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C. Direct or Indirect Presentation in Reporting Operating Activities

C. Direct or Indirect Presentation in Reporting Operating Activities

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Module 17: Statement of Cash Flows



690



Accrual basis



Additions



Net sales



+



Cost of goods

sold



+



Operating

expenses



+



(



Ending inventory

Beginning Ap



(



(







Beginning AR



)



Ending prepaid expenses

Beginning accrued

expenses payable







(



) (





Deductions

Ending AR

AR written off



Cash basis



)



Depreciation and amortization*

Beginning inventory

Ending Ap



)



Depreciation and amortization

Beginning prepaid expenses

Ending accrued expenses payable



)



=



Cash received

from customers



=



Cash paid to

suppliers



=



Cash paid

for operating

expenses



* Applies to a manufacturing entity









b. A T-account analysis method may be used instead of the above formulas to determine cash received and

cash paid. T-account analysis provides a quick, systematic way to accumulate the information needed to

prepare the statement.

c. The direct approach would be presented in the statement of cash flows as follows:

Cash flows from operating activities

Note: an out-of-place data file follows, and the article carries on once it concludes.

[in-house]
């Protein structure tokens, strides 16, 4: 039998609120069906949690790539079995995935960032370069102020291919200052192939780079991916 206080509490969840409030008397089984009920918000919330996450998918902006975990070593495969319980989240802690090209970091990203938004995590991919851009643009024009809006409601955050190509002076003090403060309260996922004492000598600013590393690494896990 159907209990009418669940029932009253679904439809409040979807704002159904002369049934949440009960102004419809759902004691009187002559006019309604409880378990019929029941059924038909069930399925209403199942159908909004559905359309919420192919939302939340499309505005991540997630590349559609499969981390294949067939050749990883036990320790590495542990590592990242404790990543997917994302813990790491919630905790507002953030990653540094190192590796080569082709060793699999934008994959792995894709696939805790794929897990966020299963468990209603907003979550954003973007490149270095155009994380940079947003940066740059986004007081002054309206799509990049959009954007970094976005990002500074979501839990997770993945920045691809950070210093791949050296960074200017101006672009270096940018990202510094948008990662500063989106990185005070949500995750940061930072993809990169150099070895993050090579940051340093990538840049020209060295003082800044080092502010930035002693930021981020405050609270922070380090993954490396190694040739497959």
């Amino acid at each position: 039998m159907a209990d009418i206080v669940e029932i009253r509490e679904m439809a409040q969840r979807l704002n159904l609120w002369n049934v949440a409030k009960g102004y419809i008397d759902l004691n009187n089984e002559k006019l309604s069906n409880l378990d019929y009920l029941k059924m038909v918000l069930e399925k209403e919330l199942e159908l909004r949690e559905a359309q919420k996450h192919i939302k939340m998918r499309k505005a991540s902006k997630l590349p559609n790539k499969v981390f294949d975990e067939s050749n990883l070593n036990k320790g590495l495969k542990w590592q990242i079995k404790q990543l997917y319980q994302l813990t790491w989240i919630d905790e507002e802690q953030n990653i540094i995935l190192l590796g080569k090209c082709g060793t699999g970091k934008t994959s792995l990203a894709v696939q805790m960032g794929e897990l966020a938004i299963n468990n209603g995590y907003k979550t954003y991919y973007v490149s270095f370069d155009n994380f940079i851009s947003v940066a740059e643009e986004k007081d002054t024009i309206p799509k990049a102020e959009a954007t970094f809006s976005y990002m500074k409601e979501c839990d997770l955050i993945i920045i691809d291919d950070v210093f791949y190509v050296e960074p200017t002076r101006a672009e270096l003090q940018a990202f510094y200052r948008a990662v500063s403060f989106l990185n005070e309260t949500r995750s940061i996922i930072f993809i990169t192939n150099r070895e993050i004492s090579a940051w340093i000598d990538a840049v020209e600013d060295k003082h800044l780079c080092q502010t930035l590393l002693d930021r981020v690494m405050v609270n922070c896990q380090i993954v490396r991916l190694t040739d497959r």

Cash received from dividends



$ 500



Cash received from interest



1,000



Cash received from sale of goods



9,000



Cash provided by operating activities

Cash paid to suppliers























c14.indd 690



$10,500

5,000



Cash paid for operating expenses



500



Cash paid for interest



500



Cash paid for taxes



500



Cash disbursed from operating activities



6,500



Net cash flows from operating activities



$ 4,000



3. The other way of reporting net cash flows from operations is known as the indirect method.

a. This is done by starting with income from continuing operations and adjusting for changes in operating

related accounts (e.g., inventory and accounts payable) and noncash expenses, revenues, losses, and gains.

(1) Noncash items that were subtracted in determining income must be added back in determining net cash flows

from operations. Each of these noncash items is a charge against income but does not decrease cash.

(2) Items to be added back include depreciation, amortization of intangibles, amortization of discount on

bonds payable, bad debt expense, and any increase in the deferred tax liability. Note each of these items

is charged against income but does not decrease cash.

(3) Noncash items that were added in determining income must be subtracted from net income in

determining net cash flows from operations. Each of these noncash items is an increase to income but

does not increase cash.

(4) Items to be deducted from income include decreases in the deferred tax liability and amortization of the

premium on bonds payable.

(5) Finally, gains (losses) on fixed assets require adjustment, since the cash received is not measured by the

gain (loss), that is, a fixed asset with a book value of $10, sold for $15 in cash, provides $15 in cash but

is reported as only a $5 gain on the income statement. The $15 is shown as a separate item on the cash

flow statement under investing activities and the $5 gain is subtracted from income. Losses on asset

disposals are added back to income.

b. When preparing the cash flows from operating activities section of a Statement of Cash Flows under the

indirect method, reconstructing journal entries may help in determining if an item should be added or

subtracted to net income.